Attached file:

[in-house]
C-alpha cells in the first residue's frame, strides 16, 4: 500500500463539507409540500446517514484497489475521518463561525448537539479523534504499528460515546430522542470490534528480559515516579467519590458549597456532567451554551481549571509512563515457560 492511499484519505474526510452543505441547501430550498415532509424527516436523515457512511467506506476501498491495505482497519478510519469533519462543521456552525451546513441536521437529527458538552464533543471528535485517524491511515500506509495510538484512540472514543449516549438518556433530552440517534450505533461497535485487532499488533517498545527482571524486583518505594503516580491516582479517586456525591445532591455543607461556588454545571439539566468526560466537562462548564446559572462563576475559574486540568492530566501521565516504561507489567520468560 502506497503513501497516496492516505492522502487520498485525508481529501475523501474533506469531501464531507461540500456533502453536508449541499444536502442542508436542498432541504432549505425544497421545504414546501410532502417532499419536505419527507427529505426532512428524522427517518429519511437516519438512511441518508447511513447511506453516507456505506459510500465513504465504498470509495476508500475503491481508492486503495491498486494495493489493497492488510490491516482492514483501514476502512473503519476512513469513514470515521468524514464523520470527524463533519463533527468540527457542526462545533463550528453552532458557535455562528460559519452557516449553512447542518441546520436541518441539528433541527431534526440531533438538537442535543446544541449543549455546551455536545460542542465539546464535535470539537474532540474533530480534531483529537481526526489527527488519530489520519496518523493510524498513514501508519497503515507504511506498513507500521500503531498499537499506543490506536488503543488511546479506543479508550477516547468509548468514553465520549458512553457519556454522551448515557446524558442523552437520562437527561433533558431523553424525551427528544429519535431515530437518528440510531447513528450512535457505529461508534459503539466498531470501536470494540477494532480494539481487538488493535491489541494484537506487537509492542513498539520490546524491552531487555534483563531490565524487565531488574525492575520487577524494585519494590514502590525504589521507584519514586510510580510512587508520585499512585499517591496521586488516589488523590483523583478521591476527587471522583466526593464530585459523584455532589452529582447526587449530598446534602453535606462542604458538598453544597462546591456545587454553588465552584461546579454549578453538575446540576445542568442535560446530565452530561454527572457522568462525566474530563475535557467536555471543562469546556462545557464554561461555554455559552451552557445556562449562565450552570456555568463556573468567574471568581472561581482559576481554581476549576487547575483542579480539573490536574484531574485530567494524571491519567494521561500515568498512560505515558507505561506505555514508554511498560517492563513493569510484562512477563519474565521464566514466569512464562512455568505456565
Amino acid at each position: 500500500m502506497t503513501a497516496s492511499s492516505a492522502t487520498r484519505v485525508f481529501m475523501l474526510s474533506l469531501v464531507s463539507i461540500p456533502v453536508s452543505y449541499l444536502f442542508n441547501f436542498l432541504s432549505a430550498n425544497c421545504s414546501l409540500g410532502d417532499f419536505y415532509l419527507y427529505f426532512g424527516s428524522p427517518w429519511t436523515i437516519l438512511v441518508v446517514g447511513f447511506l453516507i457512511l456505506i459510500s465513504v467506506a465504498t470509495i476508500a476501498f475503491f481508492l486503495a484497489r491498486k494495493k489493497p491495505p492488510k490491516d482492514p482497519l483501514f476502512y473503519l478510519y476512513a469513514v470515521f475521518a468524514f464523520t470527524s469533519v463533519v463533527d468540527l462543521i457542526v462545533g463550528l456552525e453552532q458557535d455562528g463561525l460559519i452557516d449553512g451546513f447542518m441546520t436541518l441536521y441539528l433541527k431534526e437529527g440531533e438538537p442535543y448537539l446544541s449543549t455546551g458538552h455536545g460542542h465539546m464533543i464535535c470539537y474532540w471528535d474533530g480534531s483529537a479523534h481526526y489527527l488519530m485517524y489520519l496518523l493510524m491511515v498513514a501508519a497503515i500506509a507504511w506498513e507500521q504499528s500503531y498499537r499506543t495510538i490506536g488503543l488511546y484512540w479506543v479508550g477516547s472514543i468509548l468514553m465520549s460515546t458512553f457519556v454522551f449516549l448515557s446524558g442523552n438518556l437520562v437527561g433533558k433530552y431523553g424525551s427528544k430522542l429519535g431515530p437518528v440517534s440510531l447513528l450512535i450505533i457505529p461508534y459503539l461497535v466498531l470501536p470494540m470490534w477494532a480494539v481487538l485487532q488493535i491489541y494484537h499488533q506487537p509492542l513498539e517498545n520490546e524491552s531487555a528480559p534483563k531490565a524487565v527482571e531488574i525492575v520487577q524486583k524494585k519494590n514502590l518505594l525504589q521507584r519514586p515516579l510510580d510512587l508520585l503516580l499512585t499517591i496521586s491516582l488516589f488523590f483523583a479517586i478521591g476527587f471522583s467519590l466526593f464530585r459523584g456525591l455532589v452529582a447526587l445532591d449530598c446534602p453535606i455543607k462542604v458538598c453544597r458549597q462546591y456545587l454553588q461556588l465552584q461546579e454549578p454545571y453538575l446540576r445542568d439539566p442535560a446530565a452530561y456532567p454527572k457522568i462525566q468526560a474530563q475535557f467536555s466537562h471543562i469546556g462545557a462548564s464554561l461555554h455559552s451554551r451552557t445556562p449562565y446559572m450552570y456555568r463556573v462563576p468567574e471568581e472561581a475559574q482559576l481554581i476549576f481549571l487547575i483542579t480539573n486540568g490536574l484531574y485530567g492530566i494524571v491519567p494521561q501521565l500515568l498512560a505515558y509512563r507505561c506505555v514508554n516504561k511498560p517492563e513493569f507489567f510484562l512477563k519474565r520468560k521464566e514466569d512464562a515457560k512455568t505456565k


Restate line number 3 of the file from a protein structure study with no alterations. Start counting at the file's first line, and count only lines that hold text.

Amino acid at each position: 500500500m502506497t503513501a497516496s492511499s492516505a492522502t487520498r484519505v485525508f481529501m475523501l474526510s474533506l469531501v464531507s463539507i461540500p456533502v453536508s452543505y449541499l444536502f442542508n441547501f436542498l432541504s432549505a430550498n425544497c421545504s414546501l409540500g410532502d417532499f419536505y415532509l419527507y427529505f426532512g424527516s428524522p427517518w429519511t436523515i437516519l438512511v441518508v446517514g447511513f447511506l453516507i457512511l456505506i459510500s465513504v467506506a465504498t470509495i476508500a476501498f475503491f481508492l486503495a484497489r491498486k494495493k489493497p491495505p492488510k490491516d482492514p482497519l483501514f476502512y473503519l478510519y476512513a469513514v470515521f475521518a468524514f464523520t470527524s469533519v463533519v463533527d468540527l462543521i457542526v462545533g463550528l456552525e453552532q458557535d455562528g463561525l460559519i452557516d449553512g451546513f447542518m441546520t436541518l441536521y441539528l433541527k431534526e437529527g440531533e438538537p442535543y448537539l446544541s449543549t455546551g458538552h455536545g460542542h465539546m464533543i464535535c470539537y474532540w471528535d474533530g480534531s483529537a479523534h481526526y489527527l488519530m485517524y489520519l496518523l493510524m491511515v498513514a501508519a497503515i500506509a507504511w506498513e507500521q504499528s500503531y498499537r499506543t495510538i490506536g488503543l488511546y484512540w479506543v479508550g477516547s472514543i468509548l468514553m465520549s460515546t458512553f457519556v454522551f449516549l448515557s446524558g442523552n438518556l437520562v437527561g433533558k433530552y431523553g424525551s427528544k430522542l429519535g431515530p437518528v440517534s440510531l447513528l450512535i450505533i457505529p461508534y459503539l461497535v466498531l470501536p470494540m470490534w477494532a480494539v481487538l485487532q488493535i491489541y494484537h499488533q506487537p509492542l513498539e517498545n520490546e524491552s531487555a528480559p534483563k531490565a524487565v527482571e531488574i525492575v520487577q524486583k524494585k519494590n514502590l518505594l525504589q521507584r519514586p515516579l510510580d510512587l508520585l503516580l499512585t499517591i496521586s491516582l488516589f488523590f483523583a479517586i478521591g476527587f471522583s467519590l466526593f464530585r459523584g456525591l455532589v452529582a447526587l445532591d449530598c446534602p453535606i455543607k462542604v458538598c453544597r458549597q462546591y456545587l454553588q461556588l465552584q461546579e454549578p454545571y453538575l446540576r445542568d439539566p442535560a446530565a452530561y456532567p454527572k457522568i462525566q468526560a474530563q475535557f467536555s466537562h471543562i469546556g462545557a462548564s464554561l461555554h455559552s451554551r451552557t445556562p449562565y446559572m450552570y456555568r463556573v462563576p468567574e471568581e472561581a475559574q482559576l481554581i476549576f481549571l487547575i483542579t480539573n486540568g490536574l484531574y485530567g492530566i494524571v491519567p494521561q501521565l500515568l498512560a505515558y509512563r507505561c506505555v514508554n516504561k511498560p517492563e513493569f507489567f510484562l512477563k519474565r520468560k521464566e514466569d512464562a515457560k512455568t505456565k